Car rental in Europe – Top 10 tips for traveling in Europe – Tip #6: Rent Rent Rent
For most of us, the basis of a car rental in Europe is the journey, not the destination. We spend hundreds if not thousands of dollars so that we can see everything we want in the minimum amount of time available. Here’s what a rental car is perfect for, what it’s made for, and what you should use it for. While I’m not against taking a train from one place to another (especially after a long car ride), I constantly find myself looking out the window and wondering “What’s going on there?”
Of course, the destination is a factor when choosing our itinerary. Equally important is the starting point. The beginning and end of your car rental can not only save you money, but if chosen poorly, it can also be the beginning and end of your vacation.
First of all, if possible, try to pick up your rental car in the city. In some countries, this can be the difference between fifty and five hundred dollars or more. In some places, it’s just not worth it, as the airport can be 20 kilometers or more from the center with little or no public transportation. In other places, such as Rome’s Fiumicino (or Leonardo da Vinci) airport, there is a train between the airport and the city’s main station. And in some places the airport is practically in the city. Common places where you’ll find a flat rate for airport pickups are France, Spain, Portugal, Denmark, and the UK. In Germany, Italy, Belgium, Switzerland and Austria it is usually a percentage, between 10% and 17%. In the Netherlands, Scandinavia and Eastern Europe it can go either way. Please note that this is for the major car rental providers and does not cover everyone. Always be sure to ask if the airport surcharge is included and if it is a percentage or a flat rate, and if it is waived if you pick up in town. Also, it’s good to note that if you pick it up in town to avoid a fee, you can usually drop it off at an airport without having to pay the surcharge.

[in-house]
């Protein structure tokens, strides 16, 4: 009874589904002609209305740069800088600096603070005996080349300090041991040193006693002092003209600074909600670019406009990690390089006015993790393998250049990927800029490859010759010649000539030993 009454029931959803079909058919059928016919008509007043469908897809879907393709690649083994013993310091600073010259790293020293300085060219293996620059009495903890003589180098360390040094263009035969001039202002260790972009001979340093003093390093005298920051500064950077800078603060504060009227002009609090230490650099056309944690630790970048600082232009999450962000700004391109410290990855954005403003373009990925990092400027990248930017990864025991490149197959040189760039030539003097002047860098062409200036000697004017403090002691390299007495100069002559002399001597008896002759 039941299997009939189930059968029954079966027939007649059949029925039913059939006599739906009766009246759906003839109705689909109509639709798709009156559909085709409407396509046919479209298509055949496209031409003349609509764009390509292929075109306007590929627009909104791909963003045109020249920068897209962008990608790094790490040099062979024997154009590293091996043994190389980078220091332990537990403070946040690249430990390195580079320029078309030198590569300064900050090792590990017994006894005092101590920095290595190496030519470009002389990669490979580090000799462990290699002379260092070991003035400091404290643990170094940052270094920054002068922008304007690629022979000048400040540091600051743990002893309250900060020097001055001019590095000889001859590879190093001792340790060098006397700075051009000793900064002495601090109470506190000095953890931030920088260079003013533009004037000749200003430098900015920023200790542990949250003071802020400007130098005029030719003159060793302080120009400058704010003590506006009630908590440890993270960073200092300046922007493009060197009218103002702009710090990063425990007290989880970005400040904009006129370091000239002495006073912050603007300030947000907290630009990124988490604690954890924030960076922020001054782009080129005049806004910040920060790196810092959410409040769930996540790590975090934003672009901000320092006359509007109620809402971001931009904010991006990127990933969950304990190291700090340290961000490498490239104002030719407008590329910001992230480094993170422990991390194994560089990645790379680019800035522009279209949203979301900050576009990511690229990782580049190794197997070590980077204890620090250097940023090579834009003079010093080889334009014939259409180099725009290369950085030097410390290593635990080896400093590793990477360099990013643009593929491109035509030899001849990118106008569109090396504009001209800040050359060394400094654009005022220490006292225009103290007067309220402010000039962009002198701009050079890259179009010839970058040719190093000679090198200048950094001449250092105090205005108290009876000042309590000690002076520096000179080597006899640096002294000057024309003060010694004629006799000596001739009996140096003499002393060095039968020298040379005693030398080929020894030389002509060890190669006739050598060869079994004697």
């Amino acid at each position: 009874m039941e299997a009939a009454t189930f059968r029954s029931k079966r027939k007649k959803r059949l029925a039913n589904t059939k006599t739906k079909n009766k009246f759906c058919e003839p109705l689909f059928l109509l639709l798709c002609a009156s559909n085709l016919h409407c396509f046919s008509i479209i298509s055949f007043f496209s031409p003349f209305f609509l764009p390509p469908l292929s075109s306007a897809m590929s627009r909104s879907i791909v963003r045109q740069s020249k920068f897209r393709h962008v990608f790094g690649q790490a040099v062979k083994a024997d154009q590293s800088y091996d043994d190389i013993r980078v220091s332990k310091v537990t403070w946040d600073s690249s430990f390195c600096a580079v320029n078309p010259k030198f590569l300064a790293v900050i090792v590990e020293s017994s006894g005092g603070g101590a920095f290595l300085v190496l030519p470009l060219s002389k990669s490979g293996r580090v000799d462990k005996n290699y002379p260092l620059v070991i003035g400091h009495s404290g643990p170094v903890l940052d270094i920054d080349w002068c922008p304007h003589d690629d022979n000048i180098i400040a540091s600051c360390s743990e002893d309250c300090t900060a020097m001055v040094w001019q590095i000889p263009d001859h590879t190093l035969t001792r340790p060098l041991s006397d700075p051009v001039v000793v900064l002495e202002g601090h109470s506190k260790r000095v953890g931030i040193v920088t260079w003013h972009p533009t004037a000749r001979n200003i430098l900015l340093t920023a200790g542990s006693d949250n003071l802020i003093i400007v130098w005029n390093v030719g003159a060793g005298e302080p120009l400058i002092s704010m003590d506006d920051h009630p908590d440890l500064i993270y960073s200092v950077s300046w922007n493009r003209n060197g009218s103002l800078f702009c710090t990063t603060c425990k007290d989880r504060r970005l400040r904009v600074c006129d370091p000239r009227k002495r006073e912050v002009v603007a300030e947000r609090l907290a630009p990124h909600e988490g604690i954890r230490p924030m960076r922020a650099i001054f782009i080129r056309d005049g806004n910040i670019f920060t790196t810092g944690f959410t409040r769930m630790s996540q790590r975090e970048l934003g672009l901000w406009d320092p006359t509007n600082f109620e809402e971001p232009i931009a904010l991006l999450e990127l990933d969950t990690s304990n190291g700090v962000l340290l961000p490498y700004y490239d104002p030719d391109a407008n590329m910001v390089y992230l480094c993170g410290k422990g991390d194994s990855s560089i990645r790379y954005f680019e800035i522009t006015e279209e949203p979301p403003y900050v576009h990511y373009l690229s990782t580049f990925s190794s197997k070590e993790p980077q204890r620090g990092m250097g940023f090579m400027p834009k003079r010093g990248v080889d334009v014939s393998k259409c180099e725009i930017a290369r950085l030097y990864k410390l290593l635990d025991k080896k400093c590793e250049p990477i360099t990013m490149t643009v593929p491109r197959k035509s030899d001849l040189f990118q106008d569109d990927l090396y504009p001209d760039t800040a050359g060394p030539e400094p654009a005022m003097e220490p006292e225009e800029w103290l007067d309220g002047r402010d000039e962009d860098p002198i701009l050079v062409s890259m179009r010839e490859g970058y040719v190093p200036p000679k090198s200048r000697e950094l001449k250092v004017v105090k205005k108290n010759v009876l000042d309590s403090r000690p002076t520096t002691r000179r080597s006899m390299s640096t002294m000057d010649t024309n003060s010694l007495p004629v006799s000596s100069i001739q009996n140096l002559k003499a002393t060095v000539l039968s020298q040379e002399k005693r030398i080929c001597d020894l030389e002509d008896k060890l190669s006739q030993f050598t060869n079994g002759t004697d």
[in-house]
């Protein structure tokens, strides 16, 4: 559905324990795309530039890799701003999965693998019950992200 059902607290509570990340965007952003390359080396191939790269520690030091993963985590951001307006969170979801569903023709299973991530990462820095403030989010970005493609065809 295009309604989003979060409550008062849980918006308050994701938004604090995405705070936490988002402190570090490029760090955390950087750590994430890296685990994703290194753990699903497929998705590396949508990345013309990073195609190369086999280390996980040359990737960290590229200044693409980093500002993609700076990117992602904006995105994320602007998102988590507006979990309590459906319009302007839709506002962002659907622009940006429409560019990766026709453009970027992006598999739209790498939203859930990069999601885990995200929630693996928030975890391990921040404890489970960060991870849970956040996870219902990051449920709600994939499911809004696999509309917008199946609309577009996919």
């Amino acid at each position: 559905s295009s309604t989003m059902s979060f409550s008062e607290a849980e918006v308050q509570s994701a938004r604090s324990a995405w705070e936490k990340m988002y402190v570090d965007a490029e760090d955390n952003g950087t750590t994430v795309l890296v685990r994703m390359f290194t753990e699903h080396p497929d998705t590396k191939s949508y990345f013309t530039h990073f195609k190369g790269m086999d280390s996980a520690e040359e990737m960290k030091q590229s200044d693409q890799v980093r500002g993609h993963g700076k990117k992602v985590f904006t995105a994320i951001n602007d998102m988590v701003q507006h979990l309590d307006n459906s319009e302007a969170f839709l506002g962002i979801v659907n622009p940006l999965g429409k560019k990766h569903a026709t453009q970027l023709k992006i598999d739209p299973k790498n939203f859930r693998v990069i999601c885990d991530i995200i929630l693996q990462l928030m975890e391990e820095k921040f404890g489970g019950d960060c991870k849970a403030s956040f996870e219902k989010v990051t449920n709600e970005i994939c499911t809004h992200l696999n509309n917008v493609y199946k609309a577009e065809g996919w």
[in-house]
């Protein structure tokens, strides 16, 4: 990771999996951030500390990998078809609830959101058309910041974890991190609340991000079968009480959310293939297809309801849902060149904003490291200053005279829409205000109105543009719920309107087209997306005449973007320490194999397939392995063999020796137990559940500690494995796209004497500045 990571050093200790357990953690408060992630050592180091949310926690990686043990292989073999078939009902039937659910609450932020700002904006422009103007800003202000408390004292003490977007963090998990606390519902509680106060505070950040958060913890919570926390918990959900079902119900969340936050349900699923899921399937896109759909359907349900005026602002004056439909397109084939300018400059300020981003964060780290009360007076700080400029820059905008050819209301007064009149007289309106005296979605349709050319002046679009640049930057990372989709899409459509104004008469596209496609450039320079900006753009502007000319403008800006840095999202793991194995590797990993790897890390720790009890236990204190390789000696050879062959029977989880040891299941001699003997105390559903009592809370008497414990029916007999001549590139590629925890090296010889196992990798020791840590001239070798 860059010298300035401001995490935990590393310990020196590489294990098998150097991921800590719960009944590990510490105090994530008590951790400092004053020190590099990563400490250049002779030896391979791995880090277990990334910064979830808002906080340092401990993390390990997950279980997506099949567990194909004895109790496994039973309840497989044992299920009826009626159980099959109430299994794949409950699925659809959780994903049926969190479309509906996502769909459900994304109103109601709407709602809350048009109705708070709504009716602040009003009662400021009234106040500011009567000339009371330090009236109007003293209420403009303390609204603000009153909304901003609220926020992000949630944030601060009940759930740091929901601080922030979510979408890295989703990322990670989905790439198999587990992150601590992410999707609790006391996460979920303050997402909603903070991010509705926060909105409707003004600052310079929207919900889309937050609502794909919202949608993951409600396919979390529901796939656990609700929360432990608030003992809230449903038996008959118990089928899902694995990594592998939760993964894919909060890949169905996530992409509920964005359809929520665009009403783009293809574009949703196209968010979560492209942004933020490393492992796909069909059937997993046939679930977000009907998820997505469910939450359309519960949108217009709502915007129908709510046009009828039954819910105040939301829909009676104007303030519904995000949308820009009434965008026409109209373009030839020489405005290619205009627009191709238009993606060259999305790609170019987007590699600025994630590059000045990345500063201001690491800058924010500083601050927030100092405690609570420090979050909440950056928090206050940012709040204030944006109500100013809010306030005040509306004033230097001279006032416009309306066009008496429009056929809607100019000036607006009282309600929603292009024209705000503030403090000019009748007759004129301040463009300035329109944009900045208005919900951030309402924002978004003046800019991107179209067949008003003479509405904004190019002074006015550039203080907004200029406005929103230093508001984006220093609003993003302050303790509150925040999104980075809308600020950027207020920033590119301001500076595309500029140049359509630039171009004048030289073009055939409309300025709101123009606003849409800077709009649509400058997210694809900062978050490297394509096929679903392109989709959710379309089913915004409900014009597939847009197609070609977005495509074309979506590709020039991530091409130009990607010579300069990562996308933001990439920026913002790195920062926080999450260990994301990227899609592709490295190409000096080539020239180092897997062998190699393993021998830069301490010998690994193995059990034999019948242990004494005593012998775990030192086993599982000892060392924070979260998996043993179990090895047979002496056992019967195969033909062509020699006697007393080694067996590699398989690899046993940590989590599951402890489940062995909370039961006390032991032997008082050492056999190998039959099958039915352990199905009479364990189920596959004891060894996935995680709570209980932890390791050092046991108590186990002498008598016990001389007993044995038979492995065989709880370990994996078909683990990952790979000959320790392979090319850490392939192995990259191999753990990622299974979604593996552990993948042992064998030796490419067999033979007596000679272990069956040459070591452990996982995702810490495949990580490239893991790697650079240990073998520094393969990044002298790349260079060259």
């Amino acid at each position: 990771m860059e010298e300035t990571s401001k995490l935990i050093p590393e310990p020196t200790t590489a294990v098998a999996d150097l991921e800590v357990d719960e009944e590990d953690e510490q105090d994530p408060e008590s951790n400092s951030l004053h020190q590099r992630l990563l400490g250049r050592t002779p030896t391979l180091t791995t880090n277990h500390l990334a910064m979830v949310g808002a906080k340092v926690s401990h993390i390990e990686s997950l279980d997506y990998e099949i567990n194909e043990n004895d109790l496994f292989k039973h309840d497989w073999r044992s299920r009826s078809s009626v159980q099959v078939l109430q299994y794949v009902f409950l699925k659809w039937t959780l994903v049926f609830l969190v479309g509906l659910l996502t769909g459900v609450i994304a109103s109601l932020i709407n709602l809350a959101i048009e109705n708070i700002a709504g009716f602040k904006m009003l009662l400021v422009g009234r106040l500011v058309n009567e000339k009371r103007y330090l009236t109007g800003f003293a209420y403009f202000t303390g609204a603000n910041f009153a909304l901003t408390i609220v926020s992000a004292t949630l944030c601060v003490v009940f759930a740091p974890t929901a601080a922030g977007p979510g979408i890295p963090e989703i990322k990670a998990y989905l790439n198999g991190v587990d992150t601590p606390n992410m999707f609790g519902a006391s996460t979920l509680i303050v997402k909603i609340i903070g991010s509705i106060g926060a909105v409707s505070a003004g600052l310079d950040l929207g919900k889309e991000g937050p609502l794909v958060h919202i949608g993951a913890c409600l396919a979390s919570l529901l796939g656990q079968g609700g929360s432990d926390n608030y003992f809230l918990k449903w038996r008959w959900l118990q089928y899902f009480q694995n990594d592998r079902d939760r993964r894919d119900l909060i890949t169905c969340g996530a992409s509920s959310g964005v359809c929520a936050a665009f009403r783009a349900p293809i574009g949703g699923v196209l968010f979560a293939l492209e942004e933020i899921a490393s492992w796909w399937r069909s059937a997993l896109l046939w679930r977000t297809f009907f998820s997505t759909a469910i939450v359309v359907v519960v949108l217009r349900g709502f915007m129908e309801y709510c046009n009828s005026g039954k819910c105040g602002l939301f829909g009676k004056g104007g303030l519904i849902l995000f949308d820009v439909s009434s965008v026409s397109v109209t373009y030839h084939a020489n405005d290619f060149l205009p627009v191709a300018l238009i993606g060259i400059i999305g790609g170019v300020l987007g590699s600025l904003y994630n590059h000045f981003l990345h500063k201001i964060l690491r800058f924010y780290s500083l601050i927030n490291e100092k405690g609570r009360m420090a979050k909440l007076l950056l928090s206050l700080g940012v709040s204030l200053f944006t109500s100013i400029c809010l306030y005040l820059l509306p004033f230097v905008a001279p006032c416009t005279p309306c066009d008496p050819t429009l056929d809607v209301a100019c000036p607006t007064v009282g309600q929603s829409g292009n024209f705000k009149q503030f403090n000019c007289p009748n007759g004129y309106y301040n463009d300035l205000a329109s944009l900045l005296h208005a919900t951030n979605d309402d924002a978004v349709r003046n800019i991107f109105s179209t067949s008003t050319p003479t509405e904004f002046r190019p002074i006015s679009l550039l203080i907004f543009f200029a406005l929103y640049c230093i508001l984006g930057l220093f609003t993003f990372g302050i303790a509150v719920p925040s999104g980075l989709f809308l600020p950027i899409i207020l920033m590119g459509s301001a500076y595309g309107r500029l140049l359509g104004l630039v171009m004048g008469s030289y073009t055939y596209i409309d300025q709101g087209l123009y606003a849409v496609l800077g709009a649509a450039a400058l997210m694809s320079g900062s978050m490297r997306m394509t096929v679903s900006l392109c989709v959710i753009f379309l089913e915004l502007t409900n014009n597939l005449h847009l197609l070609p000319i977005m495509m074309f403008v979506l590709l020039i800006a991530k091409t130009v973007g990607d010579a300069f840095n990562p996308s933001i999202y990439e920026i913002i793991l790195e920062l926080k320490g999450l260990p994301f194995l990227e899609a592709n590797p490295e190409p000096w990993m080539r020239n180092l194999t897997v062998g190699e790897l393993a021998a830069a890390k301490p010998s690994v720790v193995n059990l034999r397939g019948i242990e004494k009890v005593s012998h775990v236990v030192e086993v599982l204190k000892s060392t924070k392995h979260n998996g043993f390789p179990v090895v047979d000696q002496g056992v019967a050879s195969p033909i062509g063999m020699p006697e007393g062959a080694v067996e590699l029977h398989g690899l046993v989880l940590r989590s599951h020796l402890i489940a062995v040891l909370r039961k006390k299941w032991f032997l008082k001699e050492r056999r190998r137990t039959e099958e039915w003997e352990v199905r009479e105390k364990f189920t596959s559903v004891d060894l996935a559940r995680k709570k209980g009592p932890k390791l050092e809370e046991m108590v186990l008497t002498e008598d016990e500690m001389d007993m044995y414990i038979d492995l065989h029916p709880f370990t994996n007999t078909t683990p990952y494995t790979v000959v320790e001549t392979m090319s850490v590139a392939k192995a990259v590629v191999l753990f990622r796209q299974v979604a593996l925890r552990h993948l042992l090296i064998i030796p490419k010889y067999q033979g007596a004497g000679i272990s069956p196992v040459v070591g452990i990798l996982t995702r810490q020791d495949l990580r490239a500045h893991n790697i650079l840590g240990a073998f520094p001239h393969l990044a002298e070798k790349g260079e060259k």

Picking up in the city center won’t always save you a fare, although it usually reduces it if anything. Train stations sometimes have a surcharge (Germany, Italy, Spain, Belgium) and if you pick up from a “Premium Location” like Russell Square in London or Haddington Way in Dublin, you will also have to pay a fee. In addition, some port offices also require payment, either independently or for a “meet and greet” situation, where the office is out of walking distance, so agents wait for you at the dock. Again, be sure to ask if there is a fee if you are picking up at a station of any kind.
Aside from saving money, convenience is always a sticking point when deciding where to pick up your rental car. If you’re hesitant to drive in a big city, but want to save money, then you have a couple of options. For one thing, you can always pick up outside a busy area but still “downtown” but this alternative comes at the price of having to get there, which is fine if you already have your hotel nearby. You can also find a rental location that is close to a freeway slip road, which is particularly good if you need the rental car not for the city you’ll be in, but for the city you need to get to. A mapping program using the Internet is, of course, invaluable in this search. Get directions to your hotel and available pickup locations, and choose the one that’s most convenient for you.
Finally, it’s important to know what locations are available on the way to your destination. If you need to add an additional driver in the middle of your trip, or if you need to trade your car for whatever reason, then knowing where you can choose will help you optimize your time and money. There’s no point going back if you can do the same going forward, right? It’s a good idea to have the phone numbers of the locations you’ll be dealing with, as well as the head office number for further inquiries. Try to use a service that has 24 hour support. The locations may not always be open, but you can at least contact someone who can advise you of your options. Oh, and try not to get involved with a rental location that is part of a gas station, restaurant, barbershop, or any other mall business that isn’t car rental. Although many of the major vendors have locations like this named after them, they are independently owned and licensed subsidiaries and you will find the shadiest employees and worst service here. However, this is just common sense.
In conclusion, we all know that getting there is half the fun. But the other 50% depends on the beginning and the end. If you know where it is before you try to move on, you’ll get there just fine.